HELLO Democratic Republic of Congo – let’s do business!


(Photo credit:  http://bit.ly/25d6gIS)

One of the most amazing things about today is the reach you can get to your market through social media.

Being in the business of teaching English, in reality the world is our market, not just the local environment. Fortunately for us, we can help students by applying for a visa for them and they in turn can benefit from our school.

So why am I writing this post?

One of the craziest things that so many people I know personally find hard to understand is how I (a New Zealander) can operate a business in a foreign land (Malaysia) and bring markets from countries I have never been to?

Yes, in most cases previously this would have been completely impossible, but thanks to such vehicles as Facebook, these countries can be not only tapped into, but nurtured and corresponded with in ways that never before have been sourced.

Take for example the Facebook ‘boosting’ posts idea. With this we can create content and advertising that totally targets the most remote of countries, and encourage them to engage with us. The key is to take it slowly and carefully (and I am talking about over a year or two). Firstly, present content they will find interesting and useful (if they want to learn English), secondly ask them to engage with us, and finally include some advertising of what they can get from us. Therefore, building a relationship in a way never done before.

I mention the Democratic Republic of Congo because to me this is one of the most remote and unknown countries to me, and I know that they need English as much if not more than many other countries in Africa. Also though many of them are poor (which I will get onto later), they also have some successful people there too who DO have the money, and to send their son or daughter to Malaysia to study is a very feasible option.

Getting to your market through social media (for us anyway), is getting to the student first, then they in turn will do the marketing for us to their parents. Malaysia offers not only very attractive prices, but also easily available student visas and of course if they come to us they will get a course and teacher equivalent to any western world language centre.

Developing these markets in this way are more powerful than ever, because the internet is everywhere these days – even in the Democratic Republic of Congo!

Now going onto those with the lower budget. If as with us, you are in for the long haul, you need to understand one thing. Within the next 5 years EVERYONE in the world will have a smart phone or access to it. EVERYONE with a smart phone will have a connection to the internet at an incredibly cheap price if not completely free. Therefore, EVERYONE rich or poor will have access to your business. This means of course that though everyone can reach you, not everyone can afford you. Not to worry.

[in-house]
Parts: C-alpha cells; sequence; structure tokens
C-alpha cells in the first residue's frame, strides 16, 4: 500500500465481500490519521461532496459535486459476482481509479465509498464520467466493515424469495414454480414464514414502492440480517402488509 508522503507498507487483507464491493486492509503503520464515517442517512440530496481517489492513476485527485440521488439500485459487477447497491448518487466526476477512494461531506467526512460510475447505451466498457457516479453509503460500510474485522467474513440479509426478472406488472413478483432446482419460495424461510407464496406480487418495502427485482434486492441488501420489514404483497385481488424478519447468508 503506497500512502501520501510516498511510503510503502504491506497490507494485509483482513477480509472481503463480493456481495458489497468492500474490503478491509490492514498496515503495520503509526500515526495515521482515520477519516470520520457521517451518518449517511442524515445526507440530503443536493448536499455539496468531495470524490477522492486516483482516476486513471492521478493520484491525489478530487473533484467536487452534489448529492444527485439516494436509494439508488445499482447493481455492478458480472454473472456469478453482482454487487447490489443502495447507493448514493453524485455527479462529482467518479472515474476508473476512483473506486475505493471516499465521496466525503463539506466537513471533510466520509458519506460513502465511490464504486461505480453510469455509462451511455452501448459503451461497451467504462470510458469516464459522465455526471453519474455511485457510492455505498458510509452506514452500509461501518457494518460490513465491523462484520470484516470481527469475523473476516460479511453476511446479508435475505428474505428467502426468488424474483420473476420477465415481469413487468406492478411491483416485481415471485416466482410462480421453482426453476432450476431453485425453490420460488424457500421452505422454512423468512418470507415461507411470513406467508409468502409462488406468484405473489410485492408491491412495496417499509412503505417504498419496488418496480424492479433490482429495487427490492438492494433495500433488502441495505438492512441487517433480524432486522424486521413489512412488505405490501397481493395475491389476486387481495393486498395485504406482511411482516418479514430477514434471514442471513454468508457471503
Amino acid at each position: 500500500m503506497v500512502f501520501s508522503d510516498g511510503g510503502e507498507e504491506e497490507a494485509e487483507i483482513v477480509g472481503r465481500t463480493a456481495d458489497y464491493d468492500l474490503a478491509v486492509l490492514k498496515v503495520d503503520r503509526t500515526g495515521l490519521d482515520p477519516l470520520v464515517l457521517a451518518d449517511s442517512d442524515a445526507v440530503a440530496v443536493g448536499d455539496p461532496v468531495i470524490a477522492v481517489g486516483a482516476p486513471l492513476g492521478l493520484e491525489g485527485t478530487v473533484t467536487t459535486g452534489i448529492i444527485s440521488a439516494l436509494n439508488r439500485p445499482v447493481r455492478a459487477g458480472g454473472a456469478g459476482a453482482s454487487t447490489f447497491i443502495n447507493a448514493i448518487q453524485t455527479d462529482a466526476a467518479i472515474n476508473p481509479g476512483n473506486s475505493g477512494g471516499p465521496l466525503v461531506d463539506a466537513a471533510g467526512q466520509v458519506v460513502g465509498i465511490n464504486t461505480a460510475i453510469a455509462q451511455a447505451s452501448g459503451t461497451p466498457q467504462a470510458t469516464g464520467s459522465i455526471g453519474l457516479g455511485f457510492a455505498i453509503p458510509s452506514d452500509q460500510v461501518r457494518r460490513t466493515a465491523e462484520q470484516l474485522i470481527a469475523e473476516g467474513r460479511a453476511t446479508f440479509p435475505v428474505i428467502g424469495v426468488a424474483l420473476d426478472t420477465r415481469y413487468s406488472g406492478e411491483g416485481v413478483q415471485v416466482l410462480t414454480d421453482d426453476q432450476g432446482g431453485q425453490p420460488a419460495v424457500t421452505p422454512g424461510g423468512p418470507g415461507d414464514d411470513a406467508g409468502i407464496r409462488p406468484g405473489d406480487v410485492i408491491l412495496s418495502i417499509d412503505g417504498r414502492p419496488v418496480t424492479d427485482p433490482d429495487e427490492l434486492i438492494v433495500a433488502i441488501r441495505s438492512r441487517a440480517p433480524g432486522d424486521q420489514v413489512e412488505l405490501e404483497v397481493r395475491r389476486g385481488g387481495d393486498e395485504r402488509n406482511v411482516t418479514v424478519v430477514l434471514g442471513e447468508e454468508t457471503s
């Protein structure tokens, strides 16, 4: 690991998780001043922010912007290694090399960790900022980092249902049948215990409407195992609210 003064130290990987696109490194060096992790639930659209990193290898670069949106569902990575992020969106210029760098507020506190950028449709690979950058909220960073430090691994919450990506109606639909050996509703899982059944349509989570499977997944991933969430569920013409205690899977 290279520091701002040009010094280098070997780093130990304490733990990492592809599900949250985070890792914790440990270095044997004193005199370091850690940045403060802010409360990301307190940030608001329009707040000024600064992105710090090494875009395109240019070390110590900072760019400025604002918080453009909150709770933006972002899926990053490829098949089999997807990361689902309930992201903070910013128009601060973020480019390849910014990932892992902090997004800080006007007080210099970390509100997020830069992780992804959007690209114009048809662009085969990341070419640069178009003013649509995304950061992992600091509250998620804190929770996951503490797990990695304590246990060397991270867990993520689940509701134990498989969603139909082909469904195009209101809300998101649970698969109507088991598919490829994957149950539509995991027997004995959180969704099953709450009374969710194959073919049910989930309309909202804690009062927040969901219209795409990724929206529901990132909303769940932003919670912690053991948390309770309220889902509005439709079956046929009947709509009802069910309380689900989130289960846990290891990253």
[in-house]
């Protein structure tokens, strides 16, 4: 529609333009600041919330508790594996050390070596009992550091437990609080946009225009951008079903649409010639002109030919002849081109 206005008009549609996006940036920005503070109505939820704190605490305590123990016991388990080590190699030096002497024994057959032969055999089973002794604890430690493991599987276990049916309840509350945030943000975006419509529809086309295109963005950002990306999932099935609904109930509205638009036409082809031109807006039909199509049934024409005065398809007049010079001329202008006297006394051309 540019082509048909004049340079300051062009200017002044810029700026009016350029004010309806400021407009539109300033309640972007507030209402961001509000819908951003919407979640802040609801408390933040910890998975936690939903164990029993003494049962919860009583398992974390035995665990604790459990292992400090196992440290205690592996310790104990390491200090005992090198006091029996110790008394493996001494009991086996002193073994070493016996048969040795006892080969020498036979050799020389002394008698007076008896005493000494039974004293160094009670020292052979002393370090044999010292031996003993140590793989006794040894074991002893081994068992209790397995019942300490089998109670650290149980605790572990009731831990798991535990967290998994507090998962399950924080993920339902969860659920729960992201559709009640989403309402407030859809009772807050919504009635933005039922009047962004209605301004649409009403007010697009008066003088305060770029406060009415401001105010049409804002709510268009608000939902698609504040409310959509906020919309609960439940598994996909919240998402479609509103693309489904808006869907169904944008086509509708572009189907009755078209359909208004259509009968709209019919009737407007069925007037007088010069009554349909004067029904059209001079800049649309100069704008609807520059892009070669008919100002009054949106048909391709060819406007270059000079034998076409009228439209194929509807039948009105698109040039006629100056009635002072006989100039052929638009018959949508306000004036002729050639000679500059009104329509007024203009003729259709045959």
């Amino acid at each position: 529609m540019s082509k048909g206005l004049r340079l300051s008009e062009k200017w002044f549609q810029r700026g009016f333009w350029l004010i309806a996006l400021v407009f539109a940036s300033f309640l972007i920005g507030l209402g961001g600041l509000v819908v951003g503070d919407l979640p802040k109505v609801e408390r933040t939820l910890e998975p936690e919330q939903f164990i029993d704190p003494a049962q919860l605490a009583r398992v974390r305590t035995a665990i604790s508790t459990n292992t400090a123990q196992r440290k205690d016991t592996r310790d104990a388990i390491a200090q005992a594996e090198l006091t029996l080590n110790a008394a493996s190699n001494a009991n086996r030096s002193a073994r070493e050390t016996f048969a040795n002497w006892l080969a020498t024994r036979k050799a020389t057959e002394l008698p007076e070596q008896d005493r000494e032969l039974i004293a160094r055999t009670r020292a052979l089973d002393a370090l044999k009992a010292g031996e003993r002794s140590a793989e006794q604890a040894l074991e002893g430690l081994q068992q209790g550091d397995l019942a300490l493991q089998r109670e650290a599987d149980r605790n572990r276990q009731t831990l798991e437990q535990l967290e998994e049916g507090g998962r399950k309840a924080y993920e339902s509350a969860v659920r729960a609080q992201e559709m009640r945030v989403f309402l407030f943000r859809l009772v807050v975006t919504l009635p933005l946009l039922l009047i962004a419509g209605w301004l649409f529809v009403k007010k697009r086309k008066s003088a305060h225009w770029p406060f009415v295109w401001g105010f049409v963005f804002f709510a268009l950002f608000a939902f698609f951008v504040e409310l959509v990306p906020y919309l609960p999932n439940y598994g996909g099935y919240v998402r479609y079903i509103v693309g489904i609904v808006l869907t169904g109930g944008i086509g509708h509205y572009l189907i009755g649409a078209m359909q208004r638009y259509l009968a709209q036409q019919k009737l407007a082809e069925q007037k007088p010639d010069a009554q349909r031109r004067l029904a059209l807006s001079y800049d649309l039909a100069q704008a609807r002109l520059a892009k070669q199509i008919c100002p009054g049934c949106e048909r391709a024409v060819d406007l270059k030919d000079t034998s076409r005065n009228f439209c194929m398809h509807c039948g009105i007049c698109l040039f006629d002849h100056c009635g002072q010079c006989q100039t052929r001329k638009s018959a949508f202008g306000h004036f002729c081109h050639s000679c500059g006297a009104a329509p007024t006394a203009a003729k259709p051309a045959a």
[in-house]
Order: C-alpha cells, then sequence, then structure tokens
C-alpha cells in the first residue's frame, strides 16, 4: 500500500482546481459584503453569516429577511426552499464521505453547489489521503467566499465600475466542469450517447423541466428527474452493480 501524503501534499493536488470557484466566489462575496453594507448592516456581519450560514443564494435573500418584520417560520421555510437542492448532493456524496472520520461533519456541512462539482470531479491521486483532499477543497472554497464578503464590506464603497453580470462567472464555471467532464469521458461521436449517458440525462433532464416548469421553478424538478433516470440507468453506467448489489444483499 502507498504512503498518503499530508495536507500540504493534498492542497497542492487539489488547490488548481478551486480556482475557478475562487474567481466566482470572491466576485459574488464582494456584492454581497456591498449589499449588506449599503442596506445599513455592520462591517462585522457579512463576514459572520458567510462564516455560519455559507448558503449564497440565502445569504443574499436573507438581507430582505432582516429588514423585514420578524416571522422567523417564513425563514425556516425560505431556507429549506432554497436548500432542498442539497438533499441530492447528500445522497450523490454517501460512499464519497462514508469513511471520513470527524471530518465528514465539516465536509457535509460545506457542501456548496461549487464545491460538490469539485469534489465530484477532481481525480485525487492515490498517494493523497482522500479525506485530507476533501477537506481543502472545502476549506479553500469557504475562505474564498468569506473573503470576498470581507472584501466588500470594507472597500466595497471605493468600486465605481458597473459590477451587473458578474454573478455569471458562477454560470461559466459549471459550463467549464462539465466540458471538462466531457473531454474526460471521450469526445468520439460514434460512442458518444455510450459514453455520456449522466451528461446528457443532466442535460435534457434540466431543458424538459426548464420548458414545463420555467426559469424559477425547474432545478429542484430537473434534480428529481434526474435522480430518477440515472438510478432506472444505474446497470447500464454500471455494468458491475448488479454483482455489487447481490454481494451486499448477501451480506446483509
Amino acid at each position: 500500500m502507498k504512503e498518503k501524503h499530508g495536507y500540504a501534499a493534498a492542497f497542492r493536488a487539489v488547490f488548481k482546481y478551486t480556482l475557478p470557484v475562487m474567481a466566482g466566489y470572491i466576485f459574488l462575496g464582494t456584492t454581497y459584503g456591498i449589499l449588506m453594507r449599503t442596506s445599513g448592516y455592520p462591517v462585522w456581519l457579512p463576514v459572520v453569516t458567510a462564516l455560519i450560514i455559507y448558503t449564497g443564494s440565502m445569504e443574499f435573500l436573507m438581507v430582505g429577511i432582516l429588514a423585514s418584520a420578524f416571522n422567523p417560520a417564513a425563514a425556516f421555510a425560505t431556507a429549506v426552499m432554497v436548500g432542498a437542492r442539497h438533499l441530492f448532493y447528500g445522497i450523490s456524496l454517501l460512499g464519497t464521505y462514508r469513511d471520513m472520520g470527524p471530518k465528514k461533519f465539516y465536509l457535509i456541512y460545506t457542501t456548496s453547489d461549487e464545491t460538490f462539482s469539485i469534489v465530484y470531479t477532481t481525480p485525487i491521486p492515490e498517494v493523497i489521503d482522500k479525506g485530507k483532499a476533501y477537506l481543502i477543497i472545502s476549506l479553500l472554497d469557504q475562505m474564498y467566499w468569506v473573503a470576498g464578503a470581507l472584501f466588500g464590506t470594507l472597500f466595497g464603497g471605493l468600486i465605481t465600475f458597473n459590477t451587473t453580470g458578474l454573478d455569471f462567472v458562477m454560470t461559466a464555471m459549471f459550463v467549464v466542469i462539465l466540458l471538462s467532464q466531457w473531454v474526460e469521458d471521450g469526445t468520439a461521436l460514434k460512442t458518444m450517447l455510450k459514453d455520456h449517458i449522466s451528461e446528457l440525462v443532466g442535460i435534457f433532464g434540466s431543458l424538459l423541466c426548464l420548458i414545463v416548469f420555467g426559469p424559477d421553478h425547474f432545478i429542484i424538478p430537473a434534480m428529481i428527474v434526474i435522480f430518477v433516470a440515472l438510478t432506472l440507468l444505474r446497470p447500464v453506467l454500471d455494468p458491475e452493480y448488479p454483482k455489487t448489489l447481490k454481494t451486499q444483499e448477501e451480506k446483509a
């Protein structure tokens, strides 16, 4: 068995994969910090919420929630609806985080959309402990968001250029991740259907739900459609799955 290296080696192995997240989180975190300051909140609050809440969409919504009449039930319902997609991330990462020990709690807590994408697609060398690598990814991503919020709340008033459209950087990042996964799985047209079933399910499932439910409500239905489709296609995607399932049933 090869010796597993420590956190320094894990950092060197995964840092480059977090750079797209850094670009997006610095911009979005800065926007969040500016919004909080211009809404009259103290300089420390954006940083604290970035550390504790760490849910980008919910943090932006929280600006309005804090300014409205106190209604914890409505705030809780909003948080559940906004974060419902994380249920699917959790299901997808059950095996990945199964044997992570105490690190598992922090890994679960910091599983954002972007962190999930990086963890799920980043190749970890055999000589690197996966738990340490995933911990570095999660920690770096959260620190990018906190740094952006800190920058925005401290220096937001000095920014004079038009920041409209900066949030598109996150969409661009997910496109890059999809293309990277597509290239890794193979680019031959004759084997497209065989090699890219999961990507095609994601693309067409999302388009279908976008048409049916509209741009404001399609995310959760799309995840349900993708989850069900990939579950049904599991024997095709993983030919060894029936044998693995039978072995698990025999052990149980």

This is where building a relationship can be incredibly powerful. Engaging with people in a foreign land who can’t afford your product is called ‘relationship building for the future’. This person may not be able to afford it, but they may know someone who can. Or better still, you may eventually create some technology that will be affordable for them, and when it comes out, you have already got your market sorted.

One thing virtually everyone in the world wants is to talk to people. It may be to sell or buy or it may be simply to have a chat and talk. This is where your marketing team come into play. Getting your team to simply befriend these people can be the most powerful move you can make. (One thing for sure is that in our world of English – most of the poor people of Africa may not speak any English but they will speak a little of another language e.g. French, Portuguese, Arabic –  the key here is to find a marketing person who can at least correspond in that language).

How exciting the future is for business (particularly English language business) with the onset of social media.

The best thing about social media is how personal it all is. The title of ‘Hello Democratic Republic of Congo, we are here for you’, means exactly that not ‘…where are here for you too’, as this makes them feel that they are one of many. Social media makes them feel they are here ‘specifically’ for you, and you can’t beat that in marketing.

What do you think of it all?


2 thoughts on “HELLO Democratic Republic of Congo – let’s do business!

  1. Great post! I love hearing about how educators can expand their reach using social media. I’ve taught a lot of students from DR Congo – they’ve been some of my favorite students. You will have fun!

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